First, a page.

Recent YaleGlobal Articles

David Dollar
January 6, 2004
Conventional economic wisdom holds that foreign investment and trade boost economic growth and help alleviate poverty in developing countries. So why is it that some countries that seem quite open to the outside world are stagnating economically? David Dollar, Director of Development Policy at...
Moises Naim
December 29, 2003
The Iraq war may have dominated headlines, but it was not the only significant geopolitical event of 2003. Moises Naim, the editor of Foreign Policy Magazine, reminds us that while moving forward in 2004 we cannot overlook the fundamental changes that occurred in 2003 within the European Union, the...
Tamara Kay
December 23, 2003
In the long negotiations before the implementation of the North American Free Trade Agreement (NAFTA), pundits, politicians, and unions alike predicted that NAFTA would bring increased animosity between transnational unions. They would now be competing for the same jobs, the argument went, and so...
Yoichi Funabashi
December 19, 2003
Since the collapse of the Soviet Union, some international observers have predicted that China would be the next major counter-balance to US power and the only country with the potential to challenge American hegemony on a global scale. But, Chinese officials are now at pains to deny that they...
Shada Islam
December 17, 2003
When Saddam Hussein was in power and was defying the UN, the US and its European allies wrangled over how to bring him into compliance. Now with the Iraqi leader in American custody there is a new opportunity to repair transatlantic relations. But there is also a fresh new hurdle. Writing from...
Harold Hongju Koh
December 15, 2003
The capture of Saddam Hussein on December 13, 2003 marks an historic moment in the US-led effort to re-shape Iraq and the Middle East. To many of his foes and friends alike, Saddam's ignominious surrender to US forces was unexpected. Now, says Harold Koh, Dean-Designate of the Yale Law...
Ernesto Zedillo
December 12, 2003
Reviving the Doha Round of the World Trade Organization (WTO) after the debacle in Cancun will not be possible if negotiators pretend that nothing has happened. Ernesto Zedillo, former President of Mexico and Director of the Yale Center for the Study of Globalization, argues that further trade...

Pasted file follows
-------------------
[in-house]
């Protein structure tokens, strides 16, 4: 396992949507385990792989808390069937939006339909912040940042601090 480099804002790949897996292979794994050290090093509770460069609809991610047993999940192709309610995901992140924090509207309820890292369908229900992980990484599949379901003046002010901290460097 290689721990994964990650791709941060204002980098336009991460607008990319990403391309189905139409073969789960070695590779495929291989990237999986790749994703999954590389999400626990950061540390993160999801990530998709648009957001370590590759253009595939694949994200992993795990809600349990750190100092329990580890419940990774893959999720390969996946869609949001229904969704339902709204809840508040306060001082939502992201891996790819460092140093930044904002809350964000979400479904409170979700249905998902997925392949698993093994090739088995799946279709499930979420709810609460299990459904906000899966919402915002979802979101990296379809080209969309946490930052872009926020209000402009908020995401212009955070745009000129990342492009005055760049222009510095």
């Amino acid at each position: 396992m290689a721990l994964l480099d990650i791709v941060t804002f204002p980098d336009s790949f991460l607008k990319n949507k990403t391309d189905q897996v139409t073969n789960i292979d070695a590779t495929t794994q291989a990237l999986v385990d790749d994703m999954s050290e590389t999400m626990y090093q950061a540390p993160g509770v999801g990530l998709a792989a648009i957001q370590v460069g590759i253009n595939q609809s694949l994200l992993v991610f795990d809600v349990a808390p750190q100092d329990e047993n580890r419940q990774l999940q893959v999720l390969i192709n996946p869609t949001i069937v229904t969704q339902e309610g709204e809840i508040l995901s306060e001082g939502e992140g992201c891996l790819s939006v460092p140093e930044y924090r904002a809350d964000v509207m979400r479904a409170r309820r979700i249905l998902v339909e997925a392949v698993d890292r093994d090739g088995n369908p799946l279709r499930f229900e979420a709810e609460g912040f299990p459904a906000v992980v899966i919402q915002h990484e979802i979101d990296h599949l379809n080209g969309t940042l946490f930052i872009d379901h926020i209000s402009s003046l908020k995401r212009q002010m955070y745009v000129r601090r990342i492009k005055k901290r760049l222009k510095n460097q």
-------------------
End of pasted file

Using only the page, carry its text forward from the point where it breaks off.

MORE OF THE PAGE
Raenette Taljaard
December 9, 2003
From Iraq to Afghanistan, the US and its allies are relying on private military companies (PMCs) to provide a range of security services commonly associated with national militaries. Raenette Taljaard, Member of Parliament in South Africa, cautions that this move toward the privatization of...
John Gittings
December 5, 2003
World AIDS Day on December 1 was marked in China by an unprecedented openness on the subject of HIV-AIDS. One of the nation's top leaders, Premier Wen Jiabao, visited patients in AIDS wards and proclaimed a new commitment to providing medical treatment for HIV-infected people and to...
Joseph S. Nye
December 4, 2003
Balakrishnan Rajagopal
December 3, 2003
The failure of September's global trade talks in Cancun may have indicated disagreement on a global level, but the unified voice of a small coalition of countries showed that smaller scale negotiations can be very effective. The emergence of the G-22 bloc of smaller countries, says...
David Dapice
December 1, 2003
As the election calendar heats up in the US, the Republican Bush administration and the Democrats' presidential hopefuls are all fingering China as the culprit behind America's economic woes. A rise in imports from China and a sharp decline in manufacturing jobs are the 'evidence...
Endy M. Bayuni
November 26, 2003
Although Indonesia has the world's largest Muslim population, Islamist political parties in the country have been unable to attract widespread support. Since the 1998 fall of the autocratic Suharto and the beginning of a transition to democracy, support for Islamist parties has not risen above...
Jonathan Schell
November 24, 2003
'American imperialism' has become a common refrain for people seeking to understand the glue holding together the current international order. A variety of scholars and commentators claim authority on the topic, says author Jonathan Schell. But, he cautions, in their rush to proclaim...
Ahmed Rashid
November 21, 2003
Despite President Bush's call for democracy in the Middle East, his administration has strengthened military rulers by ignoring the domestic transgressions of those who cooperate in the terror fight, argues journalist and author Ahmed Rashid. Pakistan, where General Pervez Musharraf has held...
November 19, 2003
Nayan Chanda, editor of YaleGlobal Online, interviewed former US President William J. Clinton on October 31, 2003. The full text of the interview is presented here.
Nayan Chanda
November 19, 2003
In an exclusive interview with YaleGlobal, former US President Bill Clinton offered his views on a variety of contentious issues, including the Iraq War, the Middle East Roadmap, and the rise of anti-globalization sentiment around the world. With regards to Iraq, Clinton advocated that Bush...
Joseph S. Nye, Jr.
November 17, 2003
The privatization of war by transnational terrorists is the gravest threat of the twenty-first century, argues Joseph S. Nye, Jr., Dean of Harvard's Kennedy School of Government. Nye believes that insofar as the source of threat is changing from large conventional states to rogue states and...
Shada Islam
November 14, 2003
The US and the European Union helped derail negotiations at the Cancun meeting of the World Trade Organization by refusing to end subsidies to their farmers. Although European leaders talk of building a multi-polar new world order, says Shada Islam, their stand at the WTO betrays a reluctance to...
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